WASHINGTON — The U.S. Centers for Disease Control and Prevention issued a health advisory Wednesday, urging pregnant people and those who are trying to get pregnant to vaccinate themselves against COVID-19.
The CDC updated its vaccine guidance at the beginning of August, recommending the shot for all pregnant people and those planning to become pregnant. Pregnant people are at increased risk of severe illness from the coronavirus, and the CDC found pregnant people with COVID-19 are at increased risk of pre-term birth and might be at increased risk of other adverse pregnancy outcomes.
The CDC also said Wednesday that there were 22 COVID-19-related deaths in pregnant people in August, the most for any single month of the pandemic. The CDC also found that 97% of pregnant people who were hospitalized because of COVID-19 were unvaccinated.
There has been some vaccine hesitancy among pregnant people, partly due to misinformation about potential impacts on fertility.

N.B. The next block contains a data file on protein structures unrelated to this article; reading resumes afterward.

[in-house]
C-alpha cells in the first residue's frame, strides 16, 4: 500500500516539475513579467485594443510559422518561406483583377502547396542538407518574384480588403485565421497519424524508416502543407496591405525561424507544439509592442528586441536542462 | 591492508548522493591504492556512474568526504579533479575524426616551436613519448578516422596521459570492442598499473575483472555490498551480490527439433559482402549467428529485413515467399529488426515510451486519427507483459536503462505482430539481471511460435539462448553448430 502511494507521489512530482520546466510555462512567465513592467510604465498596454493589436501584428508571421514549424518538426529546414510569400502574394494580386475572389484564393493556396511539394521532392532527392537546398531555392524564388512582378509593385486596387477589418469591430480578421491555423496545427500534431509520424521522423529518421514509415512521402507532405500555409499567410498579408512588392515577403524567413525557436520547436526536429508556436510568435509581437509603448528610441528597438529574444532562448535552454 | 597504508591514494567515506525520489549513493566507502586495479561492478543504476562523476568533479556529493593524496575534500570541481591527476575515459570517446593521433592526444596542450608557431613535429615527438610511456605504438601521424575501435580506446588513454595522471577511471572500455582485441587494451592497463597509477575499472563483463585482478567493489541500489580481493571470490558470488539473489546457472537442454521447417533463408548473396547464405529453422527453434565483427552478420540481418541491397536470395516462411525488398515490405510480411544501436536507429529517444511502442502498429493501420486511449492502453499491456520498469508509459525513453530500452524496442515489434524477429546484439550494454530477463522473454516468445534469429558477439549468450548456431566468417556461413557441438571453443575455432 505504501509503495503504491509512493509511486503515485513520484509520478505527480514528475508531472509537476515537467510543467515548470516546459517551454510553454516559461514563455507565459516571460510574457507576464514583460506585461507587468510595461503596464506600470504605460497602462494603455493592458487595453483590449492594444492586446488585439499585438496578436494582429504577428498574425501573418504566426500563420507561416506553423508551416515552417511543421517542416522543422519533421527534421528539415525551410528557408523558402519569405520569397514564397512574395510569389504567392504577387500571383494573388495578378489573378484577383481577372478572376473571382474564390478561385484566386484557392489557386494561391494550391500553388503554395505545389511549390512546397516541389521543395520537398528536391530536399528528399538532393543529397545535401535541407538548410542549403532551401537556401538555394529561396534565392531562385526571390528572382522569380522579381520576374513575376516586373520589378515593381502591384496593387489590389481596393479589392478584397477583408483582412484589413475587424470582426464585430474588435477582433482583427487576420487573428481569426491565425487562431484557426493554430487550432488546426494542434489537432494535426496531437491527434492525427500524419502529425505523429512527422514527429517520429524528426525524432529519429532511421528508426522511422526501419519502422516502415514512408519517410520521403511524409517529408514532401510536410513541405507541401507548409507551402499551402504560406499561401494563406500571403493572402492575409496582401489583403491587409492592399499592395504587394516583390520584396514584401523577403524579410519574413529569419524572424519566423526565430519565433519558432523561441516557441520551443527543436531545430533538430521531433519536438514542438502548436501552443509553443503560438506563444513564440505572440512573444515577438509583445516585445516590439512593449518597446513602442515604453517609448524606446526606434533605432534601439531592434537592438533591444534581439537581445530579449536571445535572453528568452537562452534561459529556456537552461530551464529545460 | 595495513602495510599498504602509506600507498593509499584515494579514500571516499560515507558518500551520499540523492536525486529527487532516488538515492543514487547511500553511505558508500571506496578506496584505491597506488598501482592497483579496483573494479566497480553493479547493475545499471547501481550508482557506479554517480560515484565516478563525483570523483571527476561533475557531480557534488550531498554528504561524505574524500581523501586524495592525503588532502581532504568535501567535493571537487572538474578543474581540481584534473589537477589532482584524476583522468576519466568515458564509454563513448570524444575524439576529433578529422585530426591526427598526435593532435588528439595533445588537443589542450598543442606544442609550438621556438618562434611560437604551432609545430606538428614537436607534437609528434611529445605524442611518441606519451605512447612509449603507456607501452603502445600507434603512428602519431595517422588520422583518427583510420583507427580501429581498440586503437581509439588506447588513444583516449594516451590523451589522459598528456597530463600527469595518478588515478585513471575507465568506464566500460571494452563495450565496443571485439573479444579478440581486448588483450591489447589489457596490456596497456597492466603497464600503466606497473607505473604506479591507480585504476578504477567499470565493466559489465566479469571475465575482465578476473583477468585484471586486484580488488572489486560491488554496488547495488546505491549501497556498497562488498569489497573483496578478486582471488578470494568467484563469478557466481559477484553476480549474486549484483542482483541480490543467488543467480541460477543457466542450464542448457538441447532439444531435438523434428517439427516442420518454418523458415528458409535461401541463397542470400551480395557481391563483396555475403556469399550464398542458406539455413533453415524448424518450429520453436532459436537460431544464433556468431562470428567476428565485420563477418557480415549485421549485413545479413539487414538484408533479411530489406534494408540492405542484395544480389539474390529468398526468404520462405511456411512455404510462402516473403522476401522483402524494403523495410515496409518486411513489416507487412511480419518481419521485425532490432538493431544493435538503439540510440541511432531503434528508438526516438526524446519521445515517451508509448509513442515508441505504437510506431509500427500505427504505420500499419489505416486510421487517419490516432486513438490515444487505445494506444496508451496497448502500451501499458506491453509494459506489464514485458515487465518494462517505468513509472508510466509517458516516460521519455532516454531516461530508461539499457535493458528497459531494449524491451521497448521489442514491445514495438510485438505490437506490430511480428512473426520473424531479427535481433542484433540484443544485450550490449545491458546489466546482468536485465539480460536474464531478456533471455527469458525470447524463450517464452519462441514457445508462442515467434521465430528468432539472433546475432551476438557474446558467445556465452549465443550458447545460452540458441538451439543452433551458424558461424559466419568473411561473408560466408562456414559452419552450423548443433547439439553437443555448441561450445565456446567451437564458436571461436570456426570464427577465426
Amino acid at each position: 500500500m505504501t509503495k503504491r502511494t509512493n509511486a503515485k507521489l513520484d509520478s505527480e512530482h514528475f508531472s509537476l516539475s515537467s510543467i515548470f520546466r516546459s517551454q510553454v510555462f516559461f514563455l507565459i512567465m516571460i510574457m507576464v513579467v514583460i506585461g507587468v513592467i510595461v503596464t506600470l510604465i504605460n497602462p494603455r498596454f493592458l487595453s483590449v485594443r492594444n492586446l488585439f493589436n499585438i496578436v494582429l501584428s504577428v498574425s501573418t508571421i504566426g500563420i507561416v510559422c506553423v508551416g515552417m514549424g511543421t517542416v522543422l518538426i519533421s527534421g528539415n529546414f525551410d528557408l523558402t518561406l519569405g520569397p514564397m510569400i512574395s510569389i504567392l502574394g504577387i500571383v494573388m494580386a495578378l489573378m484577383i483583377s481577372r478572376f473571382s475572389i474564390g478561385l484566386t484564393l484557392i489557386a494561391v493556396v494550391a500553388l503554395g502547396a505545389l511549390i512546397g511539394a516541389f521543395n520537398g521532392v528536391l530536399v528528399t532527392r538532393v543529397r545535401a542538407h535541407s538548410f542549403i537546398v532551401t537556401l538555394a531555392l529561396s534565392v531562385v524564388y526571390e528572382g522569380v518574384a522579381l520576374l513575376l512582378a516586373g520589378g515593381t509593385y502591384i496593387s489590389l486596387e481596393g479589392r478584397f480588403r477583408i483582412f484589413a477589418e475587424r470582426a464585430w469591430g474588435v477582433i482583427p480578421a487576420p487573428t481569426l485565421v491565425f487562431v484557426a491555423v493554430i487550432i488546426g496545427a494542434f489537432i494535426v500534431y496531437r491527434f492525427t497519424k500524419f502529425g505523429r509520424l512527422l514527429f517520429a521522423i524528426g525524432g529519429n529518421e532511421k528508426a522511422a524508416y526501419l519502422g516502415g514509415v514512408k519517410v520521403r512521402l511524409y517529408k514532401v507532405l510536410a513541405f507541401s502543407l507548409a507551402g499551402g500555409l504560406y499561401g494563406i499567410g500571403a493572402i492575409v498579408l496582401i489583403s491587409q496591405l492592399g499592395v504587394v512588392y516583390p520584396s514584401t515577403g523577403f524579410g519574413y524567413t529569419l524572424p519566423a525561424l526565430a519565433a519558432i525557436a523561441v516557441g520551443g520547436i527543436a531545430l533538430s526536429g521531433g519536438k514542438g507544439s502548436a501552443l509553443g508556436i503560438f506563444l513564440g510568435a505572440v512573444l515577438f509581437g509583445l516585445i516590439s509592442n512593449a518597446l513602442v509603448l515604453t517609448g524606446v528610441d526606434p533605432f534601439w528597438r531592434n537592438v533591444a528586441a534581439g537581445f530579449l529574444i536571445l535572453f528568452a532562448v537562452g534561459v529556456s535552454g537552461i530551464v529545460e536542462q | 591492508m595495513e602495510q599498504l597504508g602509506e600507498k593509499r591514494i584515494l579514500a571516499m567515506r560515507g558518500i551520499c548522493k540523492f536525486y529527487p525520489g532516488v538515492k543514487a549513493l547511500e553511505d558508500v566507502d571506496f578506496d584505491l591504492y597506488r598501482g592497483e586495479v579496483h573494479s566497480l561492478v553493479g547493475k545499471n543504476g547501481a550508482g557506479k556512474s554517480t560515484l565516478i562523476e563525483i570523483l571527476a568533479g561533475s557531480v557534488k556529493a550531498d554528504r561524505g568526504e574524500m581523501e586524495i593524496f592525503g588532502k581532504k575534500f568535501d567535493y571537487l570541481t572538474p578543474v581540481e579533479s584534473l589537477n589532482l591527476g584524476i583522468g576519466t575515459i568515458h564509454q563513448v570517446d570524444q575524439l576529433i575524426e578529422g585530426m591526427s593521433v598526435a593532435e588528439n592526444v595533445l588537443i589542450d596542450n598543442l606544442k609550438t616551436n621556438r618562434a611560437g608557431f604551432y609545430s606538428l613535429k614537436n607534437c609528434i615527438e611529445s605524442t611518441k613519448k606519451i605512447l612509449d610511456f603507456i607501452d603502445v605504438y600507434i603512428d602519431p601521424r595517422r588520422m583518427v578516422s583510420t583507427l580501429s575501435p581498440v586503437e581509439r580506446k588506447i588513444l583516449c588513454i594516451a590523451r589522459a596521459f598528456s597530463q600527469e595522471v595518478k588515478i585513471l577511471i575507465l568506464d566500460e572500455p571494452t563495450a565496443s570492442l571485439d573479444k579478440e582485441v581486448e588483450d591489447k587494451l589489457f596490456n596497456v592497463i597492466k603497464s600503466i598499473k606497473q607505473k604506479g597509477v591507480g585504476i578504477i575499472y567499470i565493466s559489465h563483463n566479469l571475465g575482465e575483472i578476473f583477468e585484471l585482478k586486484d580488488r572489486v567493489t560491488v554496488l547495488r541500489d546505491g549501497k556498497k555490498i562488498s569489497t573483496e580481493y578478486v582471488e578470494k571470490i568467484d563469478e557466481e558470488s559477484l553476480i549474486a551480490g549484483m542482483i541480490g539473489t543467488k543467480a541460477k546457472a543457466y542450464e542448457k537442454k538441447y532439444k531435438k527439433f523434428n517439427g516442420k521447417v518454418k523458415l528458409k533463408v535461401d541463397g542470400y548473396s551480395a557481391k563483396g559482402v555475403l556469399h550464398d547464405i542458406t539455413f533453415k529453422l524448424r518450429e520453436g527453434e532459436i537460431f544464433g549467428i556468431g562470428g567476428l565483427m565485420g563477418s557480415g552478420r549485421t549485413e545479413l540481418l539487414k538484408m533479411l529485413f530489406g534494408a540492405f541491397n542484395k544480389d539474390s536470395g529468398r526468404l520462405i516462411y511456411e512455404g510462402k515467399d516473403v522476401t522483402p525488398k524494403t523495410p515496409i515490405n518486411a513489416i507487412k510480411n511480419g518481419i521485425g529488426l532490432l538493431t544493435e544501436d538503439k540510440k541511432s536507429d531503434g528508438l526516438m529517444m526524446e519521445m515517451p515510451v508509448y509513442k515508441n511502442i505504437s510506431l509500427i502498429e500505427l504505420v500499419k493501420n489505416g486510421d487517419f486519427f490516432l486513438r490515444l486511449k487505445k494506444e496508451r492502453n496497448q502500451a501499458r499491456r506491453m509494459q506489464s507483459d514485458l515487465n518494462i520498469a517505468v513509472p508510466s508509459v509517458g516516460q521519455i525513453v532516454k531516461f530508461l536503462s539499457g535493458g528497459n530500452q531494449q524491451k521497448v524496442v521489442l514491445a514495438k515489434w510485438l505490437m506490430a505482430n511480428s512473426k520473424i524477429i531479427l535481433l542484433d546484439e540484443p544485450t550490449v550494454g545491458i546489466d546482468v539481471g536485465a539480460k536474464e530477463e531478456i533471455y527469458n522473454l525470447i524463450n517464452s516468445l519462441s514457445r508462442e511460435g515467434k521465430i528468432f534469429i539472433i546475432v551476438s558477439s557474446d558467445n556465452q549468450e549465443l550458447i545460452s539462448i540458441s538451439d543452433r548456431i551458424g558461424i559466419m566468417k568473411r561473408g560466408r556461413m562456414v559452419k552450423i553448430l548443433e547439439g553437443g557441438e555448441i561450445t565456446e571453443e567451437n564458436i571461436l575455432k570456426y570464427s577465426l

“Somehow out there the rumors have spread that it affects fertility and affects pregnancy when in fact really the reverse is the case,” infectious disease expert Dr. Steve Threlkeld said.
Also on Wednesday, YouTube announced a sweeping ban of any such vaccine misinformation on its platform.
The CDC isn't the only major health organization encouraging pregnant people to get vaccinated. Both the American College of Obstetricians and Gynecologists and the Society of Maternal-Fetal Medicine both recommend the shot as well.
"Pregnancy can be both a special time and also a stressful time - and pregnancy during a pandemic is an added concern for families," CDC Director Rochelle Walensky said in a statement. "I strongly encourage those who are pregnant or considering pregnancy to talk with their healthcare provider about the protective benefits of the COVID-19 vaccine to keep their babies and themselves safe."